I was planning to devote this commentary to snow. As I write we’re anticipating a foot or more in the Hudson Valley and a blizzard in New York City. Though given our wacky weather by the time we air it might be eighty and sunny.
But on my way to celebrating the magic of snow – it’s something I never take for granted and don’t understand those who complain as if were just another commuter nightmare – I got waylaid by another natural phenomenon: bears.
In short, I woke us this morning to find most of my bird feeders trashed.
The sturdy metal pole supporting one of them was bent to the ground. Two expensive but beautiful egg-shaped ceramic feeders, one red the other purple, were smashed to smithereens. And the copper parts of another feeder were contorted and its heavy plastic cylinder, which held sunflower seeds, was broken. But even more impressive was that the metal arm that supported it had been ripped straight off the tree where it was hanging.
Isn’t it a bit early in the season for bears to be causing mischief? Aren’t they still supposed to be hibernating?
But even more impressive is that we live in a part of the Hudson Valley not given to many bear sightings. In fact, I’ve only seen a bear once since I started visiting my grandparents here in the late 1950’s.
That was about twenty years ago when my wife spotted it on our tree line and I came running. The mid-summer visitor was a handsome and healthy looking black bear that had apparently discovered our compost pile.
When he saw me he lumbered off, casting a casual glance over his shoulder, and kept going.
Unfortunately, this visit came in the middle of the night. Actually, that’s incorrect. I now realize that what I thought was the sound of a light bulb breaking around 10 p.m. – I was in our living room reading the newspaper, and while I considered the sound unusual I was too lazy to investigate – was the bear smashing one of the ceramic feeders.
If I’d simply stood up, rather than continuing to read a story in the New York Times about the discovery in a Cairo slum of a buried 26-foor statue suspected to be a likeness of Pharaoh Ramses II, interesting though the account was, I would have gotten to see the marauder and also probably limited much of his, or her, damage.
My wife went to bed early and also missed the action. But the next morning, as I surveyed the destruction in the frigid air, I wasn’t the only one who realized that something, if not phenomenal, at least out of the ordinary had occurred.
Our dog sniffed at the ground with even more curiosity than usual, as if appreciating that the trespasser was a different order of magnitude than her perennial nemesis – a flying squirrel that visits the copper feeder, now lying in parts on the frozen earth.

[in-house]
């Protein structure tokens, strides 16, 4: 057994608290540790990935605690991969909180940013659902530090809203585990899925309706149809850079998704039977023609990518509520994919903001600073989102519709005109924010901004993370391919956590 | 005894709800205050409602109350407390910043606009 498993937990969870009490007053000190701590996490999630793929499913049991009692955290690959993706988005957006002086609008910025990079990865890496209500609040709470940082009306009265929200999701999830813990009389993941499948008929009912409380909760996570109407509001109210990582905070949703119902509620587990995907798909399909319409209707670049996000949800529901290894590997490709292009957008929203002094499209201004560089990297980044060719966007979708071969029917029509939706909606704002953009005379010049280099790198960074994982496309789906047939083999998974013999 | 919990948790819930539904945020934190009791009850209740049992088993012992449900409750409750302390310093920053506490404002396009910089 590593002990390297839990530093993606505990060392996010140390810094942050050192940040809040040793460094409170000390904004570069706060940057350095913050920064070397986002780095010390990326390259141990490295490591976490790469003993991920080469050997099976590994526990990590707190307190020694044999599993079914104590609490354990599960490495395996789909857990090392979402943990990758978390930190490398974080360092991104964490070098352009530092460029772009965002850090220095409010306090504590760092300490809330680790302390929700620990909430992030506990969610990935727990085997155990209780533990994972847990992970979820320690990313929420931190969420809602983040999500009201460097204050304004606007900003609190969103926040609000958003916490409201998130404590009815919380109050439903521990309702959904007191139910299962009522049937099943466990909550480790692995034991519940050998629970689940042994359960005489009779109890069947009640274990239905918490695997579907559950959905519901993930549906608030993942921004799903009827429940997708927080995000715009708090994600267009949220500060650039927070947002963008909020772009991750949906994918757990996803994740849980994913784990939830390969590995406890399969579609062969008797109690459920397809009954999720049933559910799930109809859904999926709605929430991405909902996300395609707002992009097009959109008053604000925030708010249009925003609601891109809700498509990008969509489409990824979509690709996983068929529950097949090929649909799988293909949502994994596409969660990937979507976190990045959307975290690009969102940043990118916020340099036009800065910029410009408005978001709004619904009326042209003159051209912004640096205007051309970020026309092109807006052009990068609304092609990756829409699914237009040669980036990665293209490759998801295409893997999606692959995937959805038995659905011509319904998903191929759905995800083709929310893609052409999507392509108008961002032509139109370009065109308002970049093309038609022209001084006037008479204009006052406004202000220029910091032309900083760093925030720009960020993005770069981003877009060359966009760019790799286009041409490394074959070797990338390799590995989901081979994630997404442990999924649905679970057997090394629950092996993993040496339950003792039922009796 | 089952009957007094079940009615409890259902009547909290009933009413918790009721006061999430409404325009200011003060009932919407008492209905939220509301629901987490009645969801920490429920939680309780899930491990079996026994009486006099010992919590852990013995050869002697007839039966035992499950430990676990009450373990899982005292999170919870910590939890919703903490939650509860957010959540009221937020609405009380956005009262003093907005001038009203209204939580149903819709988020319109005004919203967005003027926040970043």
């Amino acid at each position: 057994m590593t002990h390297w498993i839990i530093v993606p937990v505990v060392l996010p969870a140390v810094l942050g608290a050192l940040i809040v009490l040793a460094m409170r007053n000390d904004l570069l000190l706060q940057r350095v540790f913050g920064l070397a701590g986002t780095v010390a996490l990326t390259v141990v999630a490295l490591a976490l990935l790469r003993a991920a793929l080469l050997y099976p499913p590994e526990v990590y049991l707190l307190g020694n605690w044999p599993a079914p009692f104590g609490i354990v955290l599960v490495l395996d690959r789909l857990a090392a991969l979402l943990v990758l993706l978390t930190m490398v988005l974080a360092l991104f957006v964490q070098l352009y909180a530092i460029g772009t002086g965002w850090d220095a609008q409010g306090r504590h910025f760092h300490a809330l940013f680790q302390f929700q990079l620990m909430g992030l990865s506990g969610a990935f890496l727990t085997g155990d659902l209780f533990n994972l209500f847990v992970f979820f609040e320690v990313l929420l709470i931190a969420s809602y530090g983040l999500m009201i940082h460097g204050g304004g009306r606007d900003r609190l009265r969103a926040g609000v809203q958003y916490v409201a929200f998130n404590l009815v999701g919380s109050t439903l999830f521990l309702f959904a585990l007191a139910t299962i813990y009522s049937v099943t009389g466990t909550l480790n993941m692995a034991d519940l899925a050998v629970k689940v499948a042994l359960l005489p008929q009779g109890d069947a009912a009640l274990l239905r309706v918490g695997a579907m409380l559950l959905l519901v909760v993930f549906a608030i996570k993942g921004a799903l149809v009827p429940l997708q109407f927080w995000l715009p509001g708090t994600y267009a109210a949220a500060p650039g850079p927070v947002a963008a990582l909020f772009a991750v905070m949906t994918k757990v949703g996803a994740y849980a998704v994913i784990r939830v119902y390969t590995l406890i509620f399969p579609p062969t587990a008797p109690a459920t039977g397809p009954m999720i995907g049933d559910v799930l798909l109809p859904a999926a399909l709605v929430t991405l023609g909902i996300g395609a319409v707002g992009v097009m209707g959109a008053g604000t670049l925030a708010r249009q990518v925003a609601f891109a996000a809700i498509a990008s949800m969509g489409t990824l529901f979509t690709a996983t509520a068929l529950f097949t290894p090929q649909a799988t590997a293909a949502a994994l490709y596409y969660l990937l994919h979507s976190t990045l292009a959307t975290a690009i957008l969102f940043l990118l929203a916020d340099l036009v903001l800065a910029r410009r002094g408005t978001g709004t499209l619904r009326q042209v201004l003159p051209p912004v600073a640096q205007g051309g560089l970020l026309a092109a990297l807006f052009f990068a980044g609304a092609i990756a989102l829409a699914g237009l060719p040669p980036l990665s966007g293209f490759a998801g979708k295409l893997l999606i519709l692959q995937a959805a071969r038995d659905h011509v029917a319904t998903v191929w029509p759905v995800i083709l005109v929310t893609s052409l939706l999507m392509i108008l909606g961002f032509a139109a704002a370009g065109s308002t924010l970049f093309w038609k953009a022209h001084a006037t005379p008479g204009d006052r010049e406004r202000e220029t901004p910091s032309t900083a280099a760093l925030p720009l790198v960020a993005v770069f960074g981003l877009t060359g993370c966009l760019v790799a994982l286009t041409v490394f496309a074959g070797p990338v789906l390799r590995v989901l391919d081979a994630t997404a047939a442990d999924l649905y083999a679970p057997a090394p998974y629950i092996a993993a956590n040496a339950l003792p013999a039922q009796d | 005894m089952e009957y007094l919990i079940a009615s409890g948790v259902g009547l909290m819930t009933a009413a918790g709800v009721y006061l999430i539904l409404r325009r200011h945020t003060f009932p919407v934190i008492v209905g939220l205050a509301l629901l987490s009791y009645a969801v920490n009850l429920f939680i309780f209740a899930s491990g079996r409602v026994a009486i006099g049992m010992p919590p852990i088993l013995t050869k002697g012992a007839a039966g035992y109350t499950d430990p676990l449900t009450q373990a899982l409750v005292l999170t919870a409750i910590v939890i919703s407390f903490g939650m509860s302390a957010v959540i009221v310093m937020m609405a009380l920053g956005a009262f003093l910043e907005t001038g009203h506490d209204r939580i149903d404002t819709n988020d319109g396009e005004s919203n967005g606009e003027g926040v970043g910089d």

Most interesting of all were the birds. They flocked to the feeders, or what was left of them, in profusion. Attracted to all the spilled seed that the bear had missed, now scattered on the ground.
I even spotted my first red-winged blackbird of the season, joining the mourning doves, blue jays and juncos at breakfast.
There was something almost joyous about their behavior. If the bear’s visit constituted an attack, then the birds were like doctors and nurses suturing the wound, the healing process already underway.
I’ve heard stories about bears attacking bird feeders. But I was always smug because, as I said, we don’t get many bears around here, and also because I remove the feeders come Memorial Day so they’re not around to attract the predators during the summer.
The incident gave rise to two questions. Will the bear be back – I managed to right the bent pole feeder (more or less) and can repair the copper one – and should I invest in new ceramic feeders?
Was the bear just passing through or has he added our property to his list of menu options?
Perhaps I’ll wait a while to replace the pricey ones, painful though their absence will be. Just in case the animal returns.
But you can’t live in fear. And whatever damage he may have caused is far outweighed by the presence of all those birds that cleaned up after his visit.
I’d tend to be angry if anybody else had caused such damage. Instead, I’m mildly elated at the bear’s house call. It served as a relatively economical reminder that it’s never shrewd to be complacent in the face of nature. And also that I’m lucky to live someplace where unforeseen encounters with wildlife can still occur.
Ralph Gardner Jr. is a journalist who divides his time between New York City and Columbia County. More of his work can be found at ralphgardner.com
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